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Cortes Island emergency response service goes to referendum

Proposal to cover training will join hall tax on ballot in fall election
Cortes Island will hold a non-binding referendum regarding whether the fire department will expand first response for medical emergencies service. Photo by David Gordon Koch/Campbell River Mirror

Cortes Island residents can add emergency first response service to the ballot for this fall’s elections.

They will also be deciding on a proposed hall tax to provide a regular source of revenue for hall operations on the island.

In each case, the referendum will be non-binding.

RELATED STORY: Cortes Island to vote on hall tax idea in fall elections

Area B Director Noba Anderson admitted her choice was not go to non-binding referendum.

On the hall tax issue, she had preferred a binding referendum, but at the June 20 meeting, the majority of the Strathcona Regional District board voted to hold a non-binding referendum first. This will mean the board will still require a further process for electoral assent in the future, such as a binding referendum.

“I think, if nothing else, we as a board need to provide administrative fairness,” she said. “Given that the board chose last month to go to non-binding referendum on the hall tax, I think it would be very, very difficult for the community to understand why we would be … going directly to a binding referendum on a new idea.”

As the emergency response service will require funding for training of fire department personnel, Anderson suggested that to be consistent, meaning the SRD should also opt for a non-binding referendum. A recent staff report suggests the service will cost $41,000 in the first year and $25,000 for each year following.

RELATED STORY: Gulf Island fire fighters want first responder training

The local fire department had also asked for formal authorization to provide other services such as wharf protection and assisting road rescues – services they already provide and which do not involve additional funding. A motion for the bylaw to amend the service agreements passed without opposition.

Some board members disagreed with the idea of a non-binding referendum, as they tried to emphasize the importance of emergency response service for residents.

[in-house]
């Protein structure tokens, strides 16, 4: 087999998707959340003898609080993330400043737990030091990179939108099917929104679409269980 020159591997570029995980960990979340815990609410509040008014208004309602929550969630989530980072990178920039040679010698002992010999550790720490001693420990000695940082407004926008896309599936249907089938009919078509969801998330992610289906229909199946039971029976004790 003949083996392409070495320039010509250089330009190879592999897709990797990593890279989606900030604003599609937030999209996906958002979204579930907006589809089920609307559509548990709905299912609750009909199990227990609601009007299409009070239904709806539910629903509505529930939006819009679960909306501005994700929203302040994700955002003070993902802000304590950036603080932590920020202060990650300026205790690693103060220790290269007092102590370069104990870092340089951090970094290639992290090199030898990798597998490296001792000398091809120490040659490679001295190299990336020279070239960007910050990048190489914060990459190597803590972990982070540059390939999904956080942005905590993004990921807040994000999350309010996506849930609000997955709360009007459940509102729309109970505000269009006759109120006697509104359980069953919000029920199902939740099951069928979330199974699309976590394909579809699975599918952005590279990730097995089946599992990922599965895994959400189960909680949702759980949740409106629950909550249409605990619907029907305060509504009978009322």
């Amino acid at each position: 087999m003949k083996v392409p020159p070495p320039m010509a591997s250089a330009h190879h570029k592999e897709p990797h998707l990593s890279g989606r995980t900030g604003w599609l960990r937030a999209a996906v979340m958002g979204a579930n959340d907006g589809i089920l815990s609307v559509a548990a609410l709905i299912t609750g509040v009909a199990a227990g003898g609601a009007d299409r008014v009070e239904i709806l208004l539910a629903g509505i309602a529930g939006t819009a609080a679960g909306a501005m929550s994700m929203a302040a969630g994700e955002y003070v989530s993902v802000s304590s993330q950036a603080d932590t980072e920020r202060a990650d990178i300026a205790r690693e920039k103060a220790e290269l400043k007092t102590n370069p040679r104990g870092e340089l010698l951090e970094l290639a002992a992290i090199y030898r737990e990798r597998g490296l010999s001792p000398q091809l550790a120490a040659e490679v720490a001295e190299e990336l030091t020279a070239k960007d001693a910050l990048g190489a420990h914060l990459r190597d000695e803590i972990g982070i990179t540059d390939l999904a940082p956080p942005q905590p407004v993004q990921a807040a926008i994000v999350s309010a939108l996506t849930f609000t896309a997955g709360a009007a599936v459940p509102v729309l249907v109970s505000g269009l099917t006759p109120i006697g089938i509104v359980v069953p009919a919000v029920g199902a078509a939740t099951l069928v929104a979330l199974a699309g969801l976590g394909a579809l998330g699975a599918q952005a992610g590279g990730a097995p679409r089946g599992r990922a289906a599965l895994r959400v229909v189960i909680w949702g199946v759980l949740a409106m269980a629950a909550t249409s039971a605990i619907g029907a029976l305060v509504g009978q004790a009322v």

“To me, saving lives and a community hall are two different issues,” said Larry Samson, one of the Campbell River directors. “To me, this is a no-brainer. A first responder program is so invaluable to a community.”

Anderson responded she did not question the value of emergency response but felt the board needs to be consistent when considering the hall tax and emergency responder requests, even though the longstanding hall tax question had generated strongly opposing views over almost a decade.

“I don’t think it’s fair to go to the community with two very different approaches for two different proposed services by two different non-profits on the Island,” she said. “In essence, they’re both non-profits who own assets who want to provide service to the community.… My dream would be to go back and rescind our decision on the hall tax and send them both to binding [referenda] but that wasn’t the will of the board.”

The motion for a non-binding referendum passed, although directors Samson, Brenda Leigh and Charlie Cornfield voted in opposition.

With the motion passing, the board also successfully passed a motion that, come fall, if a majority of voters support a first responder service, the SRD should proceed with a binding referendum in 2019. Directors Samson, Leigh, Andy Adams, Brenda Overton and Brad Unger voted against this motion.

The board also unanimously passed a motion to a public engagement process to answer questions on the first responder service prior to this fall’s non-binding referendum.